No Sense Of Place

big yellow truck

Where do I live? From my point of view I live in a Winnebago Brave at a long string of RV parks. However, the rest of the world sometimes has trouble accepting that.

If you don’t know, our RV has electrical, water, sewer and cable TV hookups, plus a furnace, stove, refrigerator and water heater. You know, like a house.

This train of thought began when we tried to sign up for a cyrptocurrency trading web site. Anything other than living in a permanent structure to them is homeless. But they aren’t the only ones.

Technically, we are residents of Florida. That’s where our mail goes, and that’s where we spend quite a bit of time. However, Florida considers us partial residents at best. Everything involving us in Florida has an asterix. We aren’t allowed to vote. They do call me for jury duty, but when I point out that it’s just a mailing address, they excuse me. The RV is registered in Florida though.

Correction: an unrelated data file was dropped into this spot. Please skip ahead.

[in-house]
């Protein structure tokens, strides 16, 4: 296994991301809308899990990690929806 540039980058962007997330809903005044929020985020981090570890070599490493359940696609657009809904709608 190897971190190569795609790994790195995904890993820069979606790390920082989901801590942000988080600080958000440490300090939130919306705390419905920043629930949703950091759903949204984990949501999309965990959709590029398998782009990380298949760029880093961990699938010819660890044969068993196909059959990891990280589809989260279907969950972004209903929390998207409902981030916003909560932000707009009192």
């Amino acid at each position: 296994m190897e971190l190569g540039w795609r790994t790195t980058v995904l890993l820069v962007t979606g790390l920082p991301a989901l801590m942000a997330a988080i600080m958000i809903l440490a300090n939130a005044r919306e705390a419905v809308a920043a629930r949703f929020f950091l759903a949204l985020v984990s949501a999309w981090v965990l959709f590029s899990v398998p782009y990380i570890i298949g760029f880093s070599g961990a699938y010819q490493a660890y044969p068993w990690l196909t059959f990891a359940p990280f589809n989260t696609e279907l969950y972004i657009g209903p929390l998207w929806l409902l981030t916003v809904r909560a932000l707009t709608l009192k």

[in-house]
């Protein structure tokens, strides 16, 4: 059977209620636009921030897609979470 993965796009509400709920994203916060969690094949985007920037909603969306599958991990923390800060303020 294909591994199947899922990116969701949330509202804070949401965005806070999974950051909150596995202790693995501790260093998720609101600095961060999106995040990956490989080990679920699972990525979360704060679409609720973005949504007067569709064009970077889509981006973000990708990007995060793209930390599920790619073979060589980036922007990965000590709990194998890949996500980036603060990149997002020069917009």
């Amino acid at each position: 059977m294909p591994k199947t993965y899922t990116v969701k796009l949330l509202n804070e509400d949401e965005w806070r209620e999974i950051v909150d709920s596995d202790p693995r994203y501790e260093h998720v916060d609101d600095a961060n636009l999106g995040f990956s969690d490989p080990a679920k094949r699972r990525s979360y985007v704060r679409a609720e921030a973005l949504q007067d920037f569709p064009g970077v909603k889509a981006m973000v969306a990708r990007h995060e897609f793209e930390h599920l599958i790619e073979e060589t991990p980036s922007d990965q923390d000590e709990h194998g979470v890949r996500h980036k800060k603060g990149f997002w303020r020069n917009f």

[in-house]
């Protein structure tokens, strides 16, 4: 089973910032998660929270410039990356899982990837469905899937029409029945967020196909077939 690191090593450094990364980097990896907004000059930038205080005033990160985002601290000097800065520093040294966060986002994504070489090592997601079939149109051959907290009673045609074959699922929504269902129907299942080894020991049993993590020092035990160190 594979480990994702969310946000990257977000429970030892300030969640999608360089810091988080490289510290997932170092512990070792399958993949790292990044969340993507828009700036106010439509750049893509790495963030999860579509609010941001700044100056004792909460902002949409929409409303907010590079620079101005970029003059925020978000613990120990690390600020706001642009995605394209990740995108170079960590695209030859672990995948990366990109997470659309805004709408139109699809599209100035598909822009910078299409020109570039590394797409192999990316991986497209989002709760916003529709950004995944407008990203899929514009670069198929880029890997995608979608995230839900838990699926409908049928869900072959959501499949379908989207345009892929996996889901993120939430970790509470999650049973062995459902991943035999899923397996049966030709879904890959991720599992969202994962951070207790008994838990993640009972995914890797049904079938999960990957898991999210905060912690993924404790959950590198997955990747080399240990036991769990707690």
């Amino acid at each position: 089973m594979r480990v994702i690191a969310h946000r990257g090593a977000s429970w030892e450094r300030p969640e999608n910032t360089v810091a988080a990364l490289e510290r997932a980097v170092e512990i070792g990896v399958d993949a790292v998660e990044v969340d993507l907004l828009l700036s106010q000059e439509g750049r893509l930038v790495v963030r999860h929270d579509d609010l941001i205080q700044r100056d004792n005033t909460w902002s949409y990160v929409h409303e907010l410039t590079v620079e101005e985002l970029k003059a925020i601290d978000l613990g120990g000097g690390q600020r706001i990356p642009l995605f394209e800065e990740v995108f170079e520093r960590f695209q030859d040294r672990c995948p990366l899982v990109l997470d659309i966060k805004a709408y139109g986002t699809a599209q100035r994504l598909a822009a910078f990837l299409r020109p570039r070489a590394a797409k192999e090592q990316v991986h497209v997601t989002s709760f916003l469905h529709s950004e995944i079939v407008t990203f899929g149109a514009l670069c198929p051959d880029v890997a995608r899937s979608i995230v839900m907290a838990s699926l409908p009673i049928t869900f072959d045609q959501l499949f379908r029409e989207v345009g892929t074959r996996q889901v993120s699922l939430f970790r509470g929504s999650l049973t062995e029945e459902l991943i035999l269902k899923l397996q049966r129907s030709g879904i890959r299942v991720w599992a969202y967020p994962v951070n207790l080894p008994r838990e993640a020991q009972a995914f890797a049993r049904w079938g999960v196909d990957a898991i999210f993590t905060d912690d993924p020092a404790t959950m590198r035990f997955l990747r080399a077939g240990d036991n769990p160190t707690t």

There is a public library in a certain city that thinks I still live in that city. However, that library has many homeless patrons, so I don’t get noticed. Pat’s card just expired, so I’m afraid mine might not be far behind.

Election officials in a certain state where we actually sit for the longest time each year, think I live in a certain city in that state. So that’s where we vote.

My Doctor thinks I live in Lake City, FL. I’ve told her I don’t, but it’s stuck in her head that I do.

My cell phone has a San Francisco area code.

Our Amazon account has over a dozen addresses for us.

When I want to get rid of someone, mostly salespeople, I tell them I live in a truck.

My online profiles usually list my location as “all over the place.”

The media in San Francisco would say we’re vehicularly housed.

Just try to get a covid test when you live on the road

The band The Who would call me “An Air-Conditioned Gypsy.”

To tent campers I’m a glamper. To real glampers I’m a peasant.

So there it is. Homeless is in the eye of beholder.